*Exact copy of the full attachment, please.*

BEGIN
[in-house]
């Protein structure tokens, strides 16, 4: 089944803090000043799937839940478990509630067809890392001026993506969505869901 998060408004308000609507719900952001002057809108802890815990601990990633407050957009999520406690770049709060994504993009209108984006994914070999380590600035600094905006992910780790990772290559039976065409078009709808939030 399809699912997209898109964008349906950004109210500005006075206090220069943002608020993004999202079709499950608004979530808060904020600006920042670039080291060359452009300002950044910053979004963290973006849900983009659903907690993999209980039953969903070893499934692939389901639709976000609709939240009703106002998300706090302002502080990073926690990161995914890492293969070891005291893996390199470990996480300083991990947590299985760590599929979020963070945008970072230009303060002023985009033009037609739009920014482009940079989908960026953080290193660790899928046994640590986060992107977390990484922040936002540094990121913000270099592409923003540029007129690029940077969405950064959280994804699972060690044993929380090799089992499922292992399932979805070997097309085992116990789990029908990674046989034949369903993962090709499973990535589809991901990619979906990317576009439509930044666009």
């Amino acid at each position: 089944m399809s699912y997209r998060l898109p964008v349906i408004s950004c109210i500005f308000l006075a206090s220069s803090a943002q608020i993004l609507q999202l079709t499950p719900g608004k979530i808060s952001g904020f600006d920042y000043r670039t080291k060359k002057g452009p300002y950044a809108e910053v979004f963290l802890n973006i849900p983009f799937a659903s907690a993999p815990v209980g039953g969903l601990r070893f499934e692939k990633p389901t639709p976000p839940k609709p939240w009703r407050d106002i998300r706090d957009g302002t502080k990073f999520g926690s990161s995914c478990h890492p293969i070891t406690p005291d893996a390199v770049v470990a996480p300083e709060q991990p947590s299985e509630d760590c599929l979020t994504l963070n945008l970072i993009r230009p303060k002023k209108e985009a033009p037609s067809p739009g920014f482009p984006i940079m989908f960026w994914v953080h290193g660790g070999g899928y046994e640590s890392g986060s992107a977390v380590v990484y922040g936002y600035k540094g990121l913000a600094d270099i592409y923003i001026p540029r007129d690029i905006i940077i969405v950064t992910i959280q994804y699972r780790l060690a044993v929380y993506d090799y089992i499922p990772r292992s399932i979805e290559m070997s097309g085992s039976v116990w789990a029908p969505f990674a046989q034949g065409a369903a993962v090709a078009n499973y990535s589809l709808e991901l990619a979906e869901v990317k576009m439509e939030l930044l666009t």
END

[in-house]
């Protein structure tokens, strides 16, 4: 089944803090000043799937839940478990509630067809890392001026993506969505869901 998060408004308000609507719900952001002057809108802890815990601990990633407050957009999520406690770049709060994504993009209108984006994914070999380590600035600094905006992910780790990772290559039976065409078009709808939030 399809699912997209898109964008349906950004109210500005006075206090220069943002608020993004999202079709499950608004979530808060904020600006920042670039080291060359452009300002950044910053979004963290973006849900983009659903907690993999209980039953969903070893499934692939389901639709976000609709939240009703106002998300706090302002502080990073926690990161995914890492293969070891005291893996390199470990996480300083991990947590299985760590599929979020963070945008970072230009303060002023985009033009037609739009920014482009940079989908960026953080290193660790899928046994640590986060992107977390990484922040936002540094990121913000270099592409923003540029007129690029940077969405950064959280994804699972060690044993929380090799089992499922292992399932979805070997097309085992116990789990029908990674046989034949369903993962090709499973990535589809991901990619979906990317576009439509930044666009």
């Amino acid at each position: 089944m399809s699912y997209r998060l898109p964008v349906i408004s950004c109210i500005f308000l006075a206090s220069s803090a943002q608020i993004l609507q999202l079709t499950p719900g608004k979530i808060s952001g904020f600006d920042y000043r670039t080291k060359k002057g452009p300002y950044a809108e910053v979004f963290l802890n973006i849900p983009f799937a659903s907690a993999p815990v209980g039953g969903l601990r070893f499934e692939k990633p389901t639709p976000p839940k609709p939240w009703r407050d106002i998300r706090d957009g302002t502080k990073f999520g926690s990161s995914c478990h890492p293969i070891t406690p005291d893996a390199v770049v470990a996480p300083e709060q991990p947590s299985e509630d760590c599929l979020t994504l963070n945008l970072i993009r230009p303060k002023k209108e985009a033009p037609s067809p739009g920014f482009p984006i940079m989908f960026w994914v953080h290193g660790g070999g899928y046994e640590s890392g986060s992107a977390v380590v990484y922040g936002y600035k540094g990121l913000a600094d270099i592409y923003i001026p540029r007129d690029i905006i940077i969405v950064t992910i959280q994804y699972r780790l060690a044993v929380y993506d090799y089992i499922p990772r292992s399932i979805e290559m070997s097309g085992s039976v116990w789990a029908p969505f990674a046989q034949g065409a369903a993962v090709a078009n499973y990535s589809l709808e991901l990619a979906e869901v990317k576009m439509e939030l930044l666009t």